Five tips to start-up success
Take the time to plan and prepare, and your business will be more likely to succeed. Here are five key tips to get you started.
Start your business journey with a critical look at your ideas. Your business plan will be a key tool in communicating your ideas to potential suppliers, business partnerships or funding sources so you need to show you’ve thought through the essentials. Your plan will also serve as a benchmark to measure your progress against as your business grows. So, if things don’t go as you’ve planned, you can take steps to adjust them.
You can get help with writing your business plan here, and remember to keep reviewing it throughout your businesses lifecycle. As setting up your business can be a big adjustment to your life, don’t forget to diarise important administrative dates and think about how you will manage your time effectively too.
Not just insight into your market, but also the practicals like hiring an accountant and understanding your tax and legal obligations. Being proactive about the things you don’t know will help you feel informed and more confident to make important decisions.
Find out what might make a Unique Selling Point (USP) for your business in the market – you’ll likely have many competitors so how will you stand out from the crowd? For laws affecting your business visit the HMRC website for more information. It’s also worth checking if your industry has a trade association and asking them for guidance.
Get your business going whilst you’re still employed to make that financial jump easier. You may want to take a huge leap of faith, but a bit of security in paying the rent means one less thing to worry about at the start. Consider asking to go part-time in your current job and make the most of your evenings and weekends.
Spend as little of your money as possible when starting up. Keep your funds for future investment in your business when you can see how the numbers are looking. And don’t forget to benchmark against your competitors too - finding out as much as you can about their figures will guide your business performance expectations.
Word of mouth is still a very powerful tool, so get marketing with freebies and by spreading the word, even if you don’t feel fully set up yet. Talk to people and other businesses, host a launch event for potential suppliers and customers and print some business cards to get your contact details out there.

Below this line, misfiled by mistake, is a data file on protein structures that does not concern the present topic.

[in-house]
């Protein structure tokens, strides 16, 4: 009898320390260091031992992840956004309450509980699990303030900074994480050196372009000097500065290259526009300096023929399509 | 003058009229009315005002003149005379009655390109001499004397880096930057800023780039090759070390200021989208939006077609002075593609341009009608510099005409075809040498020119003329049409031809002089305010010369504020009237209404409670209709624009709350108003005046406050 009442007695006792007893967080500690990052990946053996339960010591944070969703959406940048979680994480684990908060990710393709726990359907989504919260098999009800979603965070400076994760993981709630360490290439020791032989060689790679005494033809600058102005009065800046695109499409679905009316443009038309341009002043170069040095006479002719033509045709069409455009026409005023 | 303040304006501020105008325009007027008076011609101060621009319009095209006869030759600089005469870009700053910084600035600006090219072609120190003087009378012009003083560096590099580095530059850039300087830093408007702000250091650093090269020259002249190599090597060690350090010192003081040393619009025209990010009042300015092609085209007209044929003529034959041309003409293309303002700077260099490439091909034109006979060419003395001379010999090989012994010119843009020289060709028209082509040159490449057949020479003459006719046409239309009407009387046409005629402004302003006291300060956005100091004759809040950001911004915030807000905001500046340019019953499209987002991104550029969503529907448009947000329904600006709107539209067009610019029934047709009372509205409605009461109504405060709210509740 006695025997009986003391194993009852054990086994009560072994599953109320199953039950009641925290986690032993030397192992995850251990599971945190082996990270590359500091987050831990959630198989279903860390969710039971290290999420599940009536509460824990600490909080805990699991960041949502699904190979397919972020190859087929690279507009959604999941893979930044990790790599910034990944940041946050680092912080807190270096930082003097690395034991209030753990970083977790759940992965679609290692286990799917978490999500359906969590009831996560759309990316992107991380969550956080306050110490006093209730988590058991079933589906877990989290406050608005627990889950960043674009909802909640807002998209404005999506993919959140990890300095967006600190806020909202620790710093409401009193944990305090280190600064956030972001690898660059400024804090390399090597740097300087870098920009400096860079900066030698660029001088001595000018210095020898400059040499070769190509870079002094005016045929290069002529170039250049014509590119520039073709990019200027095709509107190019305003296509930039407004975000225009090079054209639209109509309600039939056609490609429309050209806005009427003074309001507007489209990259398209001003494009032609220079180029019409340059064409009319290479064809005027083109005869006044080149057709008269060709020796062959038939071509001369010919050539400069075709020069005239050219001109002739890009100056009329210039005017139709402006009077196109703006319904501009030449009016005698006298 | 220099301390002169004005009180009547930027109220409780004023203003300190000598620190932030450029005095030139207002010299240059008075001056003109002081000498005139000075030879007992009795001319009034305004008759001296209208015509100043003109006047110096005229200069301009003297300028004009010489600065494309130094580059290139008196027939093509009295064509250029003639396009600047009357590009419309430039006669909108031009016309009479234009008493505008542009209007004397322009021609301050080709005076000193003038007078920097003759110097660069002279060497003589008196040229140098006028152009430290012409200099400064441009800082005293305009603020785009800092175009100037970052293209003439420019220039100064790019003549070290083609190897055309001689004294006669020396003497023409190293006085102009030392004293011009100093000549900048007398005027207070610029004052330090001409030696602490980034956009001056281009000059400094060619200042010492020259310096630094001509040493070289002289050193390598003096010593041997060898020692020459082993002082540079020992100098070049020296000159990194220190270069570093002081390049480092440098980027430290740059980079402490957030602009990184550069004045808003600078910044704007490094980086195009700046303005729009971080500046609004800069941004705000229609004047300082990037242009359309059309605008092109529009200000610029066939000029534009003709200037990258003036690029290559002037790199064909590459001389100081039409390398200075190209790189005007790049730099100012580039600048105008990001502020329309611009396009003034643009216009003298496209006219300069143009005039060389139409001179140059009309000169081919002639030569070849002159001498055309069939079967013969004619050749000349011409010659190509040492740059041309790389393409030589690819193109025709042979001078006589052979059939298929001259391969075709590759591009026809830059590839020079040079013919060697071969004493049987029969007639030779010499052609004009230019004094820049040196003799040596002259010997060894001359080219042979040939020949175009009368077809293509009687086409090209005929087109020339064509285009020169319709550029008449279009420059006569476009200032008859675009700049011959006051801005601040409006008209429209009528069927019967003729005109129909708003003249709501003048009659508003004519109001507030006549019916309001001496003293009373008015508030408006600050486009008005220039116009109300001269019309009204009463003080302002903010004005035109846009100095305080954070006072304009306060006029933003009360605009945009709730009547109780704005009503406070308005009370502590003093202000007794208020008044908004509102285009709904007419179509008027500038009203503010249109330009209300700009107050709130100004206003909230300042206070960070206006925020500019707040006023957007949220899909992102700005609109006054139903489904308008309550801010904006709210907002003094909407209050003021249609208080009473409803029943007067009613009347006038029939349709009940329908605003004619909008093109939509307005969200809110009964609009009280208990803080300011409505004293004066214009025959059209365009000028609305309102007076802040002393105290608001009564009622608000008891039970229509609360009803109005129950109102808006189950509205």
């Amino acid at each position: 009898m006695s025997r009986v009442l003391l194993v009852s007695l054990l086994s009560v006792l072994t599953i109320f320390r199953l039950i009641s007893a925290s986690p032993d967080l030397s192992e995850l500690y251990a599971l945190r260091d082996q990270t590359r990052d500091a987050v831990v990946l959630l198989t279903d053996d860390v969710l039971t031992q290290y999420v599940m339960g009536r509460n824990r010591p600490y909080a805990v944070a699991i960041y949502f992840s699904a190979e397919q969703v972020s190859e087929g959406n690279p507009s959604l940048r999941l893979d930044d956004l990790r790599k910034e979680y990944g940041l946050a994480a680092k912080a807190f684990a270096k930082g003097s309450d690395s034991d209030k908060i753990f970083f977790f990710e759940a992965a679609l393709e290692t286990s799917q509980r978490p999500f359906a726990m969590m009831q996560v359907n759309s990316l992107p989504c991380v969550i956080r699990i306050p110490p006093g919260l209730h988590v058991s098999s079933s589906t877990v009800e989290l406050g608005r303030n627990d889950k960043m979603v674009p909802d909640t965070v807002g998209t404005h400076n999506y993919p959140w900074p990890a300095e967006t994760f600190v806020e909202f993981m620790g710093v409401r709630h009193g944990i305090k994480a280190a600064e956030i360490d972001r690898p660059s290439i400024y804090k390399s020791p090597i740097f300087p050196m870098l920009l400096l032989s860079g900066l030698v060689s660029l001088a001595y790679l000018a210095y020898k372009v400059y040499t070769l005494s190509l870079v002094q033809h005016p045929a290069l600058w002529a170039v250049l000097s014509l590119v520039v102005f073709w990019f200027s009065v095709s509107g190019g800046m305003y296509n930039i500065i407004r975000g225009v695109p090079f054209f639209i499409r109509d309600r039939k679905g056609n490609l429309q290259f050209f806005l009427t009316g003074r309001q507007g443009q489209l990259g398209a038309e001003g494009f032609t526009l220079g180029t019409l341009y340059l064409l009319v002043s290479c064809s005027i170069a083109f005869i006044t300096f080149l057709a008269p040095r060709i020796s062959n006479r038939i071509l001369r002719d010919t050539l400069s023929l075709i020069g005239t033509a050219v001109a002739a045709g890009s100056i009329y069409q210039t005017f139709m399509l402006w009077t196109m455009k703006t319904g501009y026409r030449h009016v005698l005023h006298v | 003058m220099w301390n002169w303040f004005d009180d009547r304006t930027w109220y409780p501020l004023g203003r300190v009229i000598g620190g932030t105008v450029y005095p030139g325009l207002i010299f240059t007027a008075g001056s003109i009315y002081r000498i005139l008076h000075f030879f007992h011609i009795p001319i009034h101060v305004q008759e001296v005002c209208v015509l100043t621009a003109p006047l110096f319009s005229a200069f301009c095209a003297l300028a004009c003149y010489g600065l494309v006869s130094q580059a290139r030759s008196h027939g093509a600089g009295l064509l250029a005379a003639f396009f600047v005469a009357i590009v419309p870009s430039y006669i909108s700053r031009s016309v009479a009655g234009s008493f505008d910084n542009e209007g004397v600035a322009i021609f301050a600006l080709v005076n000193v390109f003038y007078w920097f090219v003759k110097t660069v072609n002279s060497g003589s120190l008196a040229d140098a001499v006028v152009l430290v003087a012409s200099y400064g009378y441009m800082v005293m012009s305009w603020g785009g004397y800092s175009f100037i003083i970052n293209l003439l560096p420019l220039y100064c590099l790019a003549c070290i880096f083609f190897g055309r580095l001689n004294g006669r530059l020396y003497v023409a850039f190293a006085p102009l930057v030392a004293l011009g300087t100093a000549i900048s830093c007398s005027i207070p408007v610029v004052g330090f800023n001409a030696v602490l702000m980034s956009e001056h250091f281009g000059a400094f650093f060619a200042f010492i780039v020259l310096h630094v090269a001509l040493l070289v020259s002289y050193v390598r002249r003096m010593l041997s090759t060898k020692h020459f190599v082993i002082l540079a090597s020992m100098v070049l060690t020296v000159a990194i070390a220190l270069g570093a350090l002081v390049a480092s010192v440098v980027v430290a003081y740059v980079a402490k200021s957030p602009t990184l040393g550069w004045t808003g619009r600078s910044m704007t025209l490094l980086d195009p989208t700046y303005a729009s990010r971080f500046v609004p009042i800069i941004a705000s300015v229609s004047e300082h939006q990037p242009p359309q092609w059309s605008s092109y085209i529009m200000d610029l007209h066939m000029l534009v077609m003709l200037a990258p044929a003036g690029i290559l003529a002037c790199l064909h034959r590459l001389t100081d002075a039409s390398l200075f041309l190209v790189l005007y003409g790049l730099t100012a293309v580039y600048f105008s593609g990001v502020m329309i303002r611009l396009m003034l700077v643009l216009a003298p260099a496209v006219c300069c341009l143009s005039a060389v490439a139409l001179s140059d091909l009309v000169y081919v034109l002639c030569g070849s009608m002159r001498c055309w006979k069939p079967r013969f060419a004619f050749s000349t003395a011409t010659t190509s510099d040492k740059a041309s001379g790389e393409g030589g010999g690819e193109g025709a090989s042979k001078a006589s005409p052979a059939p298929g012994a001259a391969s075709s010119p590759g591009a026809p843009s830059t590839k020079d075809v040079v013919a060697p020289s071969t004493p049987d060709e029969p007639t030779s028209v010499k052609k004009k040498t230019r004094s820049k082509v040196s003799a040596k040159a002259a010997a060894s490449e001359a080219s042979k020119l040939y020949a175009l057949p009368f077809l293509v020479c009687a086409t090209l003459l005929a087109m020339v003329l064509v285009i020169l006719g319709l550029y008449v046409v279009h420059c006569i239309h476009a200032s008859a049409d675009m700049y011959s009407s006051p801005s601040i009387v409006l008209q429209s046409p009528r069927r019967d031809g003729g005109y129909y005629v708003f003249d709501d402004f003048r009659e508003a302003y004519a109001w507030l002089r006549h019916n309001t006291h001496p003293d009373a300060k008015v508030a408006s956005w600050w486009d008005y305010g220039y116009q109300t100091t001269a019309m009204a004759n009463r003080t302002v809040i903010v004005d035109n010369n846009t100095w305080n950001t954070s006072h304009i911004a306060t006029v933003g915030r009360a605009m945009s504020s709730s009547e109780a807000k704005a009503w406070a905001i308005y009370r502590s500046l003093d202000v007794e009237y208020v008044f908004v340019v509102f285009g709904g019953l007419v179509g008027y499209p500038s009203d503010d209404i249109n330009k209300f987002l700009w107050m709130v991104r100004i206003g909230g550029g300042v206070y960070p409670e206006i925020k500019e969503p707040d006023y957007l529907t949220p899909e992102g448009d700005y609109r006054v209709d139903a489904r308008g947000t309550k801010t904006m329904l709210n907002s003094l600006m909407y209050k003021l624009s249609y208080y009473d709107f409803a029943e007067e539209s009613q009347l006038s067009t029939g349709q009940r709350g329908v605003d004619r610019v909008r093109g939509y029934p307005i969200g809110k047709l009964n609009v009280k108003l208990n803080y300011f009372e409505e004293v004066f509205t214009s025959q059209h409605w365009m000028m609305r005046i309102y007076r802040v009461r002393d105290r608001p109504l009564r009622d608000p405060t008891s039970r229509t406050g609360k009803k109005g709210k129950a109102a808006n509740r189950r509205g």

Don’t over-promise or act, just be professional and passionate about what you do, and be yourself. And make sure you ask people to recommend you to their families and friends. You may find you get customers and clients from networking – don’t hesitate to sign them up as customers straightaway.
Make yourself identifiable with a strong logo and brand identity, consistent across all your communication channels. And insight from your networking can feed back into your business plan development. Most people will struggle to go it alone, so have support in place from family members or find a mentor.
Whether you’re selling products or services, a website is a must - but it doesn’t have to be perfect on first review. Just make sure it’s easy to navigate and simple to use for your customers. Give as many contact options to potential customers as you can.
There are plenty of free or cheaper Do It Yourself website building sites with some good guidance on how to make your site more visible online. And remember, being online can mean free publicity by using tools such as social media. Doing one or two channels brilliantly is always better than doing them all half-heartedly, so decide which social accounts you have the energy for and which best suit your business.
Using your website as an expert information source for your sector gives customers a reason to stay on your website too – think about value-added content, like blogs and articles. As your business grows, you may want to invest more in specialist website development, design and strategies such as Search Engine Optimisation (SEO) and making use of website analytics.
Important legal information
Lloyds Bank is a trading name of Lloyds Bank plc, Bank of Scotland plc, Lloyds Bank Corporate Markets plc and Lloyds Bank Corporate Markets Wertpapierhandelsbank GmbH.
Lloyds Bank plc. Registered Office: 25 Gresham Street, London EC2V 7HN. Registered in England and Wales no. 2065. Bank of Scotland plc. Registered Office: The Mound, Edinburgh EH1 1YZ. Registered in Scotland no. SC327000. Lloyds Bank Corporate Markets plc. Registered office 25 Gresham Street, London EC2V 7HN. Registered in England and Wales no. 10399850. Authorised by the Prudential Regulation Authority and regulated by the Financial Conduct Authority and the Prudential Regulation Authority under registration number 119278, 169628 and 763256 respectively.
Lloyds Bank Corporate Markets Wertpapierhandelsbank GmbH is a wholly-owned subsidiary of Lloyds Bank Corporate Markets plc. Lloyds Bank Corporate Markets Wertpapierhandelsbank GmbH has its registered office at Thurn-und-Taxis Platz 6, 60313 Frankfurt, Germany. The company is registered with the Amtsgericht Frankfurt am Main, HRB 111650. Lloyds Bank Corporate Markets Wertpapierhandelsbank GmbH is supervised by the Bundesanstalt für Finanzdienstleistungsaufsicht.
Eligible deposits with us are protected by the Financial Services Compensation Scheme (FSCS). We are covered by the Financial Ombudsman Service (FOS). Please note that due to FSCS and FOS eligibility criteria not all business customers will be covered.
While all reasonable care has been taken to ensure that the information provided is correct, no liability is accepted by Lloyds Bank for any loss or damage caused to any person relying on any statement or omission. This is for information only and should not be relied upon as offering advice for any set of circumstances. Specific advice should always be sought in each instance.